True Hope in Hopeless Times (Part 2)

TEXT: Philippians 3:20-21

On last week, we began talking about hope — particularly the hope that believers have in these hopeless times. First, we looked at some misnomers about hope. Some Christians would tell you that their hope is in salvation, in death, or in Heaven itself. However, we saw from Scripture that none of those, though they may sound good, are the true hope of the church. Second, we saw from Scripture that our hope is a Person — Jesus Christ. And, third, we saw that our hope also involves an event surrounding that Person. That event is the Rapture when Jesus Christ snatches Christians out of this earth and takes them to be with Himself. That is a wonderful thing to look forward to.

Certainly you have watched a well-made action movie or read a well-written thriller. One of the things the movie director or writer tried to accomplish was to keep you in suspense at all times — to keep you on the edge of your seat or with your finger on the corner of the page ready to find out what happens next. Well, that is what the true hope of the church ought to do for us. We ought to be on our toes, eager with anticipation about what happens next. John Calvin said, ‘Be prepared to expect Him every day, or rather every moment. In his writings about the Rapture, Paul means to hold all believers in suspense.’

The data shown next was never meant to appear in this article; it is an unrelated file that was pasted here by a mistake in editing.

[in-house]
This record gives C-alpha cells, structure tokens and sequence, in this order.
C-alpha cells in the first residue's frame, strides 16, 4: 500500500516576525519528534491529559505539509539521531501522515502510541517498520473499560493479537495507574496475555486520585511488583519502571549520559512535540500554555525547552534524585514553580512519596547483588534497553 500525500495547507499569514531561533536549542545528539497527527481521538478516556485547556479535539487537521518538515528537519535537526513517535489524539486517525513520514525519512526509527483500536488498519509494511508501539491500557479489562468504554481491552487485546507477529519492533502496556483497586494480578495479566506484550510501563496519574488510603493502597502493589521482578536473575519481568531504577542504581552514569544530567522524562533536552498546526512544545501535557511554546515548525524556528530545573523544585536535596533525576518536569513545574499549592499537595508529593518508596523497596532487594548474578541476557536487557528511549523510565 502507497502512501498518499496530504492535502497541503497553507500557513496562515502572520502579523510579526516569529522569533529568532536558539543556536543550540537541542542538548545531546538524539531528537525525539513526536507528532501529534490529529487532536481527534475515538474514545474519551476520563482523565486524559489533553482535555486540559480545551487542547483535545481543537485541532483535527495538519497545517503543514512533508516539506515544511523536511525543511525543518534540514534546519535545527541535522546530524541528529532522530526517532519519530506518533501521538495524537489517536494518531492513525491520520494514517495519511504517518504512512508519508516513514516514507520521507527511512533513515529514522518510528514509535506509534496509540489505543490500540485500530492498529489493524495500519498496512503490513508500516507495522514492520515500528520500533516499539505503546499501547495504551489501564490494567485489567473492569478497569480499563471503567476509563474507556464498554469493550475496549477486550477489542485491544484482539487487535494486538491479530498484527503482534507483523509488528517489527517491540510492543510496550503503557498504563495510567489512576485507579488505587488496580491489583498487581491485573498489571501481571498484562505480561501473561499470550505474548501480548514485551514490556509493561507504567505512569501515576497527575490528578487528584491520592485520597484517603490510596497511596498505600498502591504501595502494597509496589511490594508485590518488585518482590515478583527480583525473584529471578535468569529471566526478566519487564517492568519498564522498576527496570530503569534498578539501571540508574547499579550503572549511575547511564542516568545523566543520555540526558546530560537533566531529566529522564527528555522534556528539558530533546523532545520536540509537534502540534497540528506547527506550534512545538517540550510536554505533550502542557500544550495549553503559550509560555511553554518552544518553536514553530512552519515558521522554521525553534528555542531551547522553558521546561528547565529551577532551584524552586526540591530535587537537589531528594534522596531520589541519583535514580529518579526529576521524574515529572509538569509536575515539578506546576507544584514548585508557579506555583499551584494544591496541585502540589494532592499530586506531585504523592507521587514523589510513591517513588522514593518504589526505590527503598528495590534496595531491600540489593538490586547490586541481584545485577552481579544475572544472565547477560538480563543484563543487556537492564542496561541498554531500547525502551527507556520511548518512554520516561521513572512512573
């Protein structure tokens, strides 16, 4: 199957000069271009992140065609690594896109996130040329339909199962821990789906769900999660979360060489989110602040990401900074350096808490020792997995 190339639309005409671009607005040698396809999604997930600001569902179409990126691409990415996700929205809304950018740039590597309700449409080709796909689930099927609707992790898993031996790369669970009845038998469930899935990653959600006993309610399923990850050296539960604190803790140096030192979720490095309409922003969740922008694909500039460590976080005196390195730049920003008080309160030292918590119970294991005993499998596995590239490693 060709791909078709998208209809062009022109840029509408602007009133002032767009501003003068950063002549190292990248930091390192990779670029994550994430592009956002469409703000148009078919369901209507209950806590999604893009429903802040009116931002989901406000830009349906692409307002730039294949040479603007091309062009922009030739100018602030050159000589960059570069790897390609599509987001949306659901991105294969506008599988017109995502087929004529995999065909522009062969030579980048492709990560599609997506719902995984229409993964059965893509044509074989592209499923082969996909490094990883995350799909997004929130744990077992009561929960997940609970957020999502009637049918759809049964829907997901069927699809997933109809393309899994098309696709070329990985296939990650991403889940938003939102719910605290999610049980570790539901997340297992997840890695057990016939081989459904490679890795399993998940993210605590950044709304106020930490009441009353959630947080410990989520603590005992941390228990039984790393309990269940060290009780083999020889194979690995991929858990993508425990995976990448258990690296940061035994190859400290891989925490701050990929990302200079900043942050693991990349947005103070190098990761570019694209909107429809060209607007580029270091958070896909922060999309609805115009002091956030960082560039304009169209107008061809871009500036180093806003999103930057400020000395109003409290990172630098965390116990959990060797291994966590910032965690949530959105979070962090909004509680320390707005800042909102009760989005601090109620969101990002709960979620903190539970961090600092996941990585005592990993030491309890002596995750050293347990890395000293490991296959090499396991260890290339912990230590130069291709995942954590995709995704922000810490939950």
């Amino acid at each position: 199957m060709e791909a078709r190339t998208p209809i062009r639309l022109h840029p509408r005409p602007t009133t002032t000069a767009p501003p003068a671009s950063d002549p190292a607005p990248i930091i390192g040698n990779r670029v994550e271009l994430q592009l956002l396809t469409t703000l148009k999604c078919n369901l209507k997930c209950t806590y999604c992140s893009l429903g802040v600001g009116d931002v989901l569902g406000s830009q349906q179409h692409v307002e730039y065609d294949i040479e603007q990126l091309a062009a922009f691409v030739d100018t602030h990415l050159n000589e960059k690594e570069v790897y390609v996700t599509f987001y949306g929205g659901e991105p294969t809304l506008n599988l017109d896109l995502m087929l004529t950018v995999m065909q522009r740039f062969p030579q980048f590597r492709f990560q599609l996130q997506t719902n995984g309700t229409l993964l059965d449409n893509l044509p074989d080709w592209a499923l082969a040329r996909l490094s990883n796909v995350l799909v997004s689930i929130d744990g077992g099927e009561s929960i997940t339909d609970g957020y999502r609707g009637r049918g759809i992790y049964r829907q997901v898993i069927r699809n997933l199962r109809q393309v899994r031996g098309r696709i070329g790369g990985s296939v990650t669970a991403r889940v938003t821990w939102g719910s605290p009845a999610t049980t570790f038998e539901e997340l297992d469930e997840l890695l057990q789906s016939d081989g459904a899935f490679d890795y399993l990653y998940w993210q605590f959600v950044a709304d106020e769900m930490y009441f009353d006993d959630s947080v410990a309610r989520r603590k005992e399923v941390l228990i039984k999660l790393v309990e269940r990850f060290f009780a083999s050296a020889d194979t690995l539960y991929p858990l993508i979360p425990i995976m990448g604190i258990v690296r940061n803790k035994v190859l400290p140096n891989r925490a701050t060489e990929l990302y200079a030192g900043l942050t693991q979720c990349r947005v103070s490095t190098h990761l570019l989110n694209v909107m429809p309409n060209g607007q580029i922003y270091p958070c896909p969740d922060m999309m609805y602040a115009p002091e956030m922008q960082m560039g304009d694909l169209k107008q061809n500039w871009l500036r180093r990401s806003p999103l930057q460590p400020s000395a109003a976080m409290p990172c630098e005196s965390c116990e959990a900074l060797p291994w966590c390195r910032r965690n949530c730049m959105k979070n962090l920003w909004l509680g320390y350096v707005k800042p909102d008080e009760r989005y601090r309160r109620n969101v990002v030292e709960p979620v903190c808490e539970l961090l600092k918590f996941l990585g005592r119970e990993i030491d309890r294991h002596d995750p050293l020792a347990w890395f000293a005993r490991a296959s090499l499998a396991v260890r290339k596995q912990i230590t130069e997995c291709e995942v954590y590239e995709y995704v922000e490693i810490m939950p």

Today, I want us to look at three more aspects of the hope that we have — three things that we have to look forward to in the Rapture.

1. We look forward to the Rapture because it means being like Jesus. Philippians 3 tells us that “we look for the Saviour, the Lord Jesus Christ: Who shall change our vile body, that it may be fashioned like unto his glorious body.” When the Rapture takes place, it involves a change that will cause us to receive glorified bodies like Jesus’ glorified body. John says, “We know that when He shall appear, we shall be like Him for we shall see Him as He is.”

2. We look forward to the Rapture because it means being with Jesus. To show you this, we must turn to John 14. In this chapter, Jesus tells his disciples, In my Father’s house are many mansions: if it were not so, I would have told you. I go to prepare a place for you. And if I go and prepare a place for you, I will come again, and receive you unto myself; that where I am, there ye may be also.” Listen to those words — “Where I am, there ye may be also.” When the Rapture takes place, it involves the church being taken out of this world in an instant and being taken to where Jesus is.

3. We look forward to the Rapture because of the certainty of the promise. Look again at Jesus’ words in John 14. He says, “I will come again.” He doesn’t say, “I’ll think about coming again” or “I might come again.” He doesn’t even say, “I will send my angels to get you.” No, He says, “I will come again.”

The reason why the church has true hope in hopeless times is because we are looking for the return of Christ and the Rapture of the church. We look forward to that great event because we know that at that point we will be like Him and we will be with Him forever. It’s a guarantee — it’s a promise — that no one can take away. Billy Graham summarized this hope well when he said, “Our world is filled with fear, hate, lust, greed, war, and utter despair. Surely the Second Coming of Jesus Christ is the only hope of replacing these depressing features with trust, love, peace, and prosperity.”

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